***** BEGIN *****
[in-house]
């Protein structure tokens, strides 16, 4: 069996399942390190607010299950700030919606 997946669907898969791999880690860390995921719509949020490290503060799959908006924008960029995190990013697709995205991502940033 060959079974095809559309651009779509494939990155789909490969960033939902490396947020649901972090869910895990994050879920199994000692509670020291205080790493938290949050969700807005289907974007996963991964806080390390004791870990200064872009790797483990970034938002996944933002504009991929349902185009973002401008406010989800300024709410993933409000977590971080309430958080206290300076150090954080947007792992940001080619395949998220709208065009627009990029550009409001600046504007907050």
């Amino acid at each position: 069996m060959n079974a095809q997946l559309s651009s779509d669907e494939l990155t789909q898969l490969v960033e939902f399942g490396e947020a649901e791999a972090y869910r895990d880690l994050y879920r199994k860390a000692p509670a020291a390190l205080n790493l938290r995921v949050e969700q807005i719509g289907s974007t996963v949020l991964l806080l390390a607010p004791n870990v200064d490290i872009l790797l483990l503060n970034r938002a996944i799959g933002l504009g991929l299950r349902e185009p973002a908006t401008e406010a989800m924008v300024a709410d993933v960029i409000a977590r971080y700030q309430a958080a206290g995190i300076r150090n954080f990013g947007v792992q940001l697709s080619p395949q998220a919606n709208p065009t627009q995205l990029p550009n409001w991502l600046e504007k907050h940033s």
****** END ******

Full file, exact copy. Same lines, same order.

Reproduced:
[in-house]
């Protein structure tokens, strides 16, 4: 069996399942390190607010299950700030919606 997946669907898969791999880690860390995921719509949020490290503060799959908006924008960029995190990013697709995205991502940033 060959079974095809559309651009779509494939990155789909490969960033939902490396947020649901972090869910895990994050879920199994000692509670020291205080790493938290949050969700807005289907974007996963991964806080390390004791870990200064872009790797483990970034938002996944933002504009991929349902185009973002401008406010989800300024709410993933409000977590971080309430958080206290300076150090954080947007792992940001080619395949998220709208065009627009990029550009409001600046504007907050």
């Amino acid at each position: 069996m060959n079974a095809q997946l559309s651009s779509d669907e494939l990155t789909q898969l490969v960033e939902f399942g490396e947020a649901e791999a972090y869910r895990d880690l994050y879920r199994k860390a000692p509670a020291a390190l205080n790493l938290r995921v949050e969700q807005i719509g289907s974007t996963v949020l991964l806080l390390a607010p004791n870990v200064d490290i872009l790797l483990l503060n970034r938002a996944i799959g933002l504009g991929l299950r349902e185009p973002a908006t401008e406010a989800m924008v300024a709410d993933v960029i409000a977590r971080y700030q309430a958080a206290g995190i300076r150090n954080f990013g947007v792992q940001l697709s080619p395949q998220a919606n709208p065009t627009q995205l990029p550009n409001w991502l600046e504007k907050h940033s």